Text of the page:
Hoping we don't tempt fate with our timing, on Friday the 13th of this month, we quietly turned on an automated fault analysis capability for Notes System Diagnostics (NSD) files uploaded to our Technical Support file repository, called ECUREP (for Enhanced CUstomer REPository). In other words, any time an entitled customer uploads an NSD file, our systems will automatically - without delay - perform an analysis to determine what type of incident is reflected (crash, hang, out-of-memory condition, user killed processes, etc), and for a crash whether the crash stack contained in the NSD file matches any known problems in our database. In cases where a customer encounters a problem already seen & solved elsewhere, the system will be able to point to the known defect and the associated technote. In cases where the crash stack contained in the uploaded NSD file does not match any known problems, no result is returned, but per standard Support process, a new defect is opened to track the further analysis. The Support Engineer along with Development may manually apply other internal tools like MemCheck or Laza, to analyze the incident. Fault Analyzer has shipped with the Domino product since version 7.0 to process data captured with the Automated Data Collection (ADC) feature. Local analysis at the customer site can determine general disposition, or incident type, but local analysis won’t match the crash stack against our in-house database of known issues. That database is comprised of all NSD submissions to the ECUREP system, plus similar data captured in IBM’s internal worldwide environment with over 400,000 employees.
The new automated support analysis leverages the same Fault Analyzer tool available in Domino itself, and runs against our latest database of known issues. It can handle compressed archive files in zip, tar, tar.gz, tar.bz2, ar, jar, dump and cpio formats up to 225 MB in size. There is no logical limitation determining the 225 MB cutoff; it's a cautionary, self-imposed limit we have set to avoid slowing down related processes. Once we get a sense of how the analysis system operates, we may alter the limit. The system offers several key advantages. From a customer perspective, a first possible answer is returned much faster in cases, where the crash stack signature is known. From a vendor perspective, it provides our engineers a quick first analysis of the diagnostic data. The system 'stamps' the information into the Problem Management Record (PMR) visible to the entitled customer via the Service Request tool on the Web. This helps keep all information related to the customer's issue in one central thread visible to both the customer and the support representative.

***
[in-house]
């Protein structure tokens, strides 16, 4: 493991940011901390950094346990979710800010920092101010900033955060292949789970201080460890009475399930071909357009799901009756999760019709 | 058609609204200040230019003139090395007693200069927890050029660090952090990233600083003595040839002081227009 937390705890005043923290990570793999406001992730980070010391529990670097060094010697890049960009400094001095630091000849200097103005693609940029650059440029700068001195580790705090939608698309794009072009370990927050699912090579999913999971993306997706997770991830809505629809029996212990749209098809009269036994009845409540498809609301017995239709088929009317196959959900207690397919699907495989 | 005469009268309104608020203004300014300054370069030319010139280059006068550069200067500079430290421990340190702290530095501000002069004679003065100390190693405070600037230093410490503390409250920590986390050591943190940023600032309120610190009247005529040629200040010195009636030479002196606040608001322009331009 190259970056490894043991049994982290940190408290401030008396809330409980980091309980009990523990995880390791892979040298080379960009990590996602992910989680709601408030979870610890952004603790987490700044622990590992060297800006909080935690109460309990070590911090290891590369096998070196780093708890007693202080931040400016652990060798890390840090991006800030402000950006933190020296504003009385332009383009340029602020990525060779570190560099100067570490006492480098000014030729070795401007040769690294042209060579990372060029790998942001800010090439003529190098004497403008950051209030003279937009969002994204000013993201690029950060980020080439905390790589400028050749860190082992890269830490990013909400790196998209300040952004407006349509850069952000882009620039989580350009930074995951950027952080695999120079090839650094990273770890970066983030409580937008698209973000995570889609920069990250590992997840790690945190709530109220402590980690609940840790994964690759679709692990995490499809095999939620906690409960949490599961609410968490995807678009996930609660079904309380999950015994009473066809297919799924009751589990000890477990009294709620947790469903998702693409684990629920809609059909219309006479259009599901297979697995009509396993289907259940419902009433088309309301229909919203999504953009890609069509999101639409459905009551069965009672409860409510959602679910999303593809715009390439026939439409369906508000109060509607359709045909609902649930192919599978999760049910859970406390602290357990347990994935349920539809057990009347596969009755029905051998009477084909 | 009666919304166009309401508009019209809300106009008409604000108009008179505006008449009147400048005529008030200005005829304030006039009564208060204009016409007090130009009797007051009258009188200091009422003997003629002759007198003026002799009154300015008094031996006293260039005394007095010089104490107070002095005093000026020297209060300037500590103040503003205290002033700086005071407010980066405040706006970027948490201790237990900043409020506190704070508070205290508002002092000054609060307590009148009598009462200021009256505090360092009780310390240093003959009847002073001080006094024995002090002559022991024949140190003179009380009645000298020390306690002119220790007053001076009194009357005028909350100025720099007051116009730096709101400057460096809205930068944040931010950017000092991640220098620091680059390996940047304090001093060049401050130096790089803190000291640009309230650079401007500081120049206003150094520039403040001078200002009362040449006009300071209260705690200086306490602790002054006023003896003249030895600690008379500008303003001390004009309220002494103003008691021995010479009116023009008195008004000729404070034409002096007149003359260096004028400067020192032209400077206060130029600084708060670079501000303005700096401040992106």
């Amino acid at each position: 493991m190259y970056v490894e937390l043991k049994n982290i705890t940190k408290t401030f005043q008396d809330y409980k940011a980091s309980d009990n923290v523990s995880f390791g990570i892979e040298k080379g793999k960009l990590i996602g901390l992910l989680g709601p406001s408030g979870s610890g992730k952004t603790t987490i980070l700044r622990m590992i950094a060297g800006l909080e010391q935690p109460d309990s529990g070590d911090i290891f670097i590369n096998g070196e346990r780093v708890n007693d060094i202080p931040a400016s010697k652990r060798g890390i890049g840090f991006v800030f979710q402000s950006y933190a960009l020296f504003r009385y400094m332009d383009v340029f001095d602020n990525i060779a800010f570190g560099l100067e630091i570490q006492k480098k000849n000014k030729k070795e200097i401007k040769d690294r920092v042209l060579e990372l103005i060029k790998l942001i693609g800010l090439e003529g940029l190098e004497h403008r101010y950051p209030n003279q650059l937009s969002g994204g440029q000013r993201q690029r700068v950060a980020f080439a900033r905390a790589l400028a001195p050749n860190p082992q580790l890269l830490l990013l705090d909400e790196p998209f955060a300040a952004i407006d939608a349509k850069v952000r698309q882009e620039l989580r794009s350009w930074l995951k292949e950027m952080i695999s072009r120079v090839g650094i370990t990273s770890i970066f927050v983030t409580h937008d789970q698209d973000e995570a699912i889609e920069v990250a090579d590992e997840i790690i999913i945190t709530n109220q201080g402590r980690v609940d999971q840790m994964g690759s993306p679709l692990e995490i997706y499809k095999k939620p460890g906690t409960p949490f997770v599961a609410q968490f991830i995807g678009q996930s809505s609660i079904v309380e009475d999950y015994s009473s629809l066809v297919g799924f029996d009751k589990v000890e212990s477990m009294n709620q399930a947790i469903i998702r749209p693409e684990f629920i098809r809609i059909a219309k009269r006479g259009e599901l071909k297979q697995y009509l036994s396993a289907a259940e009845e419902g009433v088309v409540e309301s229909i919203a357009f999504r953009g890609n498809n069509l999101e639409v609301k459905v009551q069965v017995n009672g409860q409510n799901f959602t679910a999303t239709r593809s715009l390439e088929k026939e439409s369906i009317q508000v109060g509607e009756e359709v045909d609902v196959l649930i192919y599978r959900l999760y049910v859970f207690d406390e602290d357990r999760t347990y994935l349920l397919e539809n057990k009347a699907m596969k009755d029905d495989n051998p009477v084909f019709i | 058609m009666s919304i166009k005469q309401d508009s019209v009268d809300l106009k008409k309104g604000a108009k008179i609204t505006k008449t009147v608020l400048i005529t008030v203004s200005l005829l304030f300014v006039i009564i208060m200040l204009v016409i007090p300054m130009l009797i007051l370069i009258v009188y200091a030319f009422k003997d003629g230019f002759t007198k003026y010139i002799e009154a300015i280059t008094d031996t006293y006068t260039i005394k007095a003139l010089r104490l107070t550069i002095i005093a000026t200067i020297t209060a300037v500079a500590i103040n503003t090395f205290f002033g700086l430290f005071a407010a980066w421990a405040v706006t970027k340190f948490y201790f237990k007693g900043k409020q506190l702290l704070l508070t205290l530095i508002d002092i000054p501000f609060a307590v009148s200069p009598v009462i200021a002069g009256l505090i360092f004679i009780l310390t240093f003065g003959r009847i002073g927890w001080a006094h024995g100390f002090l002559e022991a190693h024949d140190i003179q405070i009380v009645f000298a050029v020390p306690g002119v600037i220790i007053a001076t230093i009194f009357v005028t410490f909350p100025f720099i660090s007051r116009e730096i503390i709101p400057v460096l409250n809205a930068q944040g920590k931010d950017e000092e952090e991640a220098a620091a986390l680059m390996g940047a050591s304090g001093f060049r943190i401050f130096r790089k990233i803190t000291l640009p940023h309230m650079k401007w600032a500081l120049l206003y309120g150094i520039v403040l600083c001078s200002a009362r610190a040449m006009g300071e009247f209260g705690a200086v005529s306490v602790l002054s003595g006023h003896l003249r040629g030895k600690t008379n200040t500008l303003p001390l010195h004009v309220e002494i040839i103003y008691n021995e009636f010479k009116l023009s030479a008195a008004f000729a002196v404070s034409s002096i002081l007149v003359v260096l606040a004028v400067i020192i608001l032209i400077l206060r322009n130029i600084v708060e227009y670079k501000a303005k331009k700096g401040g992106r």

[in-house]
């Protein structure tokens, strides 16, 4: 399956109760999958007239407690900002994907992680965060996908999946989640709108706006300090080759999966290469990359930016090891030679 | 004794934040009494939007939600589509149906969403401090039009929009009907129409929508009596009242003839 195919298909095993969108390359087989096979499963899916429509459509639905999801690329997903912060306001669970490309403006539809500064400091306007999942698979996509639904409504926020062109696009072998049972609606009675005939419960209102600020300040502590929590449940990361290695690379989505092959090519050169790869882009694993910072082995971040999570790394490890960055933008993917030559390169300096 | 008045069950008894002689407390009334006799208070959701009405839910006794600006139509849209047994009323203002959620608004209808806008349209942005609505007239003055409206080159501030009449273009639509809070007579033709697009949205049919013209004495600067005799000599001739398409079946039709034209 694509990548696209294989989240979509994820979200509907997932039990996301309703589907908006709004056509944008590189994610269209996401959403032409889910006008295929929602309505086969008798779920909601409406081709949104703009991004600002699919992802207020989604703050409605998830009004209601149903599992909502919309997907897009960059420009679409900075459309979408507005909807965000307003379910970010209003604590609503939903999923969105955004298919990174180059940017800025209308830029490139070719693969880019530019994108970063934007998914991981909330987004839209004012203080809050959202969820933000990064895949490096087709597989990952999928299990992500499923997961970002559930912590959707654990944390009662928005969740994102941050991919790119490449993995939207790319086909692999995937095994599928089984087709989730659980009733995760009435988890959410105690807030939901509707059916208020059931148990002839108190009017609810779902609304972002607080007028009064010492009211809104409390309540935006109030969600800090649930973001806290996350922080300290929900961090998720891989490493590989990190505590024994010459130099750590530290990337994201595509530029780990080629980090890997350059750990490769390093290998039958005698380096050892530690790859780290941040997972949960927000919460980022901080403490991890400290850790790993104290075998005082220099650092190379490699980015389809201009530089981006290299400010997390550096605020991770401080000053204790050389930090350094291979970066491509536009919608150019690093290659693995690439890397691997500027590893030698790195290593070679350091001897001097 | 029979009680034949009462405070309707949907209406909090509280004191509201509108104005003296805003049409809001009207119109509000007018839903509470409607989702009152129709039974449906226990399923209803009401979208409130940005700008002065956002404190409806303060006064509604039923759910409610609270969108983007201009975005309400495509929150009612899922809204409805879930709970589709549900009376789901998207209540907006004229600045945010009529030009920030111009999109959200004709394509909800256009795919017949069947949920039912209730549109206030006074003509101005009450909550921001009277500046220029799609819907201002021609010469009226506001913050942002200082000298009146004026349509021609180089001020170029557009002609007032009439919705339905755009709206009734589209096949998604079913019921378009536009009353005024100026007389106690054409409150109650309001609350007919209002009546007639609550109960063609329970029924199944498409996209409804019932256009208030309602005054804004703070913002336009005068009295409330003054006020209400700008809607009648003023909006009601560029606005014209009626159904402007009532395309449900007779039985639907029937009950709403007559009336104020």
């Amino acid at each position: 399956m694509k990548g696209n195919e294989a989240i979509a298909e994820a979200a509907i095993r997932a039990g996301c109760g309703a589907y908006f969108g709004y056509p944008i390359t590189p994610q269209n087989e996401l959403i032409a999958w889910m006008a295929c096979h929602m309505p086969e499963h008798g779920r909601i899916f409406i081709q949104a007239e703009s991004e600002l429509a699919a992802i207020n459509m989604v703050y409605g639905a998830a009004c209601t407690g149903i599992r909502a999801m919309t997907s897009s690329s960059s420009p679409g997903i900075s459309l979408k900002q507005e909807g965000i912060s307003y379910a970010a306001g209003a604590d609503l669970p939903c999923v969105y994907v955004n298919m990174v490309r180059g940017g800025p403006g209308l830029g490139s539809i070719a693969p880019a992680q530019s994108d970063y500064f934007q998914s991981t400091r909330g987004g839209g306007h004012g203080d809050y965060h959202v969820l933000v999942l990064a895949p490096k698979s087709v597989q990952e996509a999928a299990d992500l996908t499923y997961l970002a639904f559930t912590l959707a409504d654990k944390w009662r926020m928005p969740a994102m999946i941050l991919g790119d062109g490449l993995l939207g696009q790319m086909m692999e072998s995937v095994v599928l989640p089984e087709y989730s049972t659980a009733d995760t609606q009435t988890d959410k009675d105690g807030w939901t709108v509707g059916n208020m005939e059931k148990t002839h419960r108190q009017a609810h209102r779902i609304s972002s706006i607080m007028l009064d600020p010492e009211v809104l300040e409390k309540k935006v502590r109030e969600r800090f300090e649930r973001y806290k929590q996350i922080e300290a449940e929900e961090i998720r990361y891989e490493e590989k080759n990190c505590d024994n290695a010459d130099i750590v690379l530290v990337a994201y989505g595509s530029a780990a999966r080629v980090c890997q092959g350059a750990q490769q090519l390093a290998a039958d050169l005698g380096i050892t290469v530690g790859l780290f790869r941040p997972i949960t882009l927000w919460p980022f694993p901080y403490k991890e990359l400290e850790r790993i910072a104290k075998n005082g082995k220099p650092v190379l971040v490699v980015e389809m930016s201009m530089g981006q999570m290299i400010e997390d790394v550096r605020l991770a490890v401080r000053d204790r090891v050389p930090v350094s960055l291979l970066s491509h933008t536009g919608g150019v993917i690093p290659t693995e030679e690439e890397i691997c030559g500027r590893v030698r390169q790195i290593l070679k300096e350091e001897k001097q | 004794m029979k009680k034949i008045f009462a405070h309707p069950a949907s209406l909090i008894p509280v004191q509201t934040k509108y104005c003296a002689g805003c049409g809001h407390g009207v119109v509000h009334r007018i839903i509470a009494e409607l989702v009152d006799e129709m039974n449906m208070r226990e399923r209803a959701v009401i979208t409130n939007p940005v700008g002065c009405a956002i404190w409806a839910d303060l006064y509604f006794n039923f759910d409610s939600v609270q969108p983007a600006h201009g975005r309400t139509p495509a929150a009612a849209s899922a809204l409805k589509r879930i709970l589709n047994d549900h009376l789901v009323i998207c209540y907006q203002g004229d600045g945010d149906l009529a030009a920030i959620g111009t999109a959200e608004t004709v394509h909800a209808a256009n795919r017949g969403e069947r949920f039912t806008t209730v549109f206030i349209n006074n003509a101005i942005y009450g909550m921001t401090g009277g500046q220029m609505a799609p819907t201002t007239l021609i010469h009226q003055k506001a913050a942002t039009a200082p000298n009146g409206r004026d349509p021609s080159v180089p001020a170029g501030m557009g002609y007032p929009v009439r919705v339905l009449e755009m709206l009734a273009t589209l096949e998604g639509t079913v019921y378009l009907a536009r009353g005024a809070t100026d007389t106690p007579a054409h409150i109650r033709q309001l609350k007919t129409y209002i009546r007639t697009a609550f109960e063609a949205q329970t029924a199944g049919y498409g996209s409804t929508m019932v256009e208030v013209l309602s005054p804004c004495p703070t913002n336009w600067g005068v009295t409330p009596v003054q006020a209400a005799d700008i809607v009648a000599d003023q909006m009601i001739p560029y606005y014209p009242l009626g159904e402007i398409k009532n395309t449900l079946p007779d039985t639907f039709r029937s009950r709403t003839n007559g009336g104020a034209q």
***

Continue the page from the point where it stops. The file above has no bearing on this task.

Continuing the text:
Given that we have just launched this automated use of the Fault Analyzer in our support process, we fully expect that we will have opportunities to tune and improve the process as we learn from initial submissions and analyses. A key design concern has been – and continues to be - minimizing false positives. Returning an incorrect defect match could potentially waste time for both our customer and our support representative, so to start with we have set match criteria that we believe are specific enough to minimize false positives, but we continue to review and tune the algorithms. As we learn from the initial submissions, we will look for ways to refine the match criteria to allow more submissions to find a match, but only in cases where we can assure ourselves the identification can be done with sufficient accuracy. Experience from the first couple of weeks show that less than half the NSD submissions find a match. However, finding matches for 100% of the submissions is not our success criterion for automated fault analysis. New problems, e.g. from interaction with newly released 3rd party components, will obviously have no matches the first time they are submitted by any customer. If we were able to find matches for all submissions, it would mean that all problems were known. And that would mean either that we were terribly lagging in delivering maintenance releases, or that our customers were terribly back level in applying the maintenance. So to improve fault match identification, we're not focused on achieving matches in a specific percentage of cases, but rather on identifying those additional circumstances (crash stack specifics) that allow us to positively match with additional known issues and extend our logic to cover those circumstances as well.
I hope you agree that with the new automated Fault Analysis, we have taken yet one more step to provide more efficient support to our customer base. Crashes, hangs and resource exhaustion should be rare events, but when they do occur, rapid problem identification is key to minimizing business impact.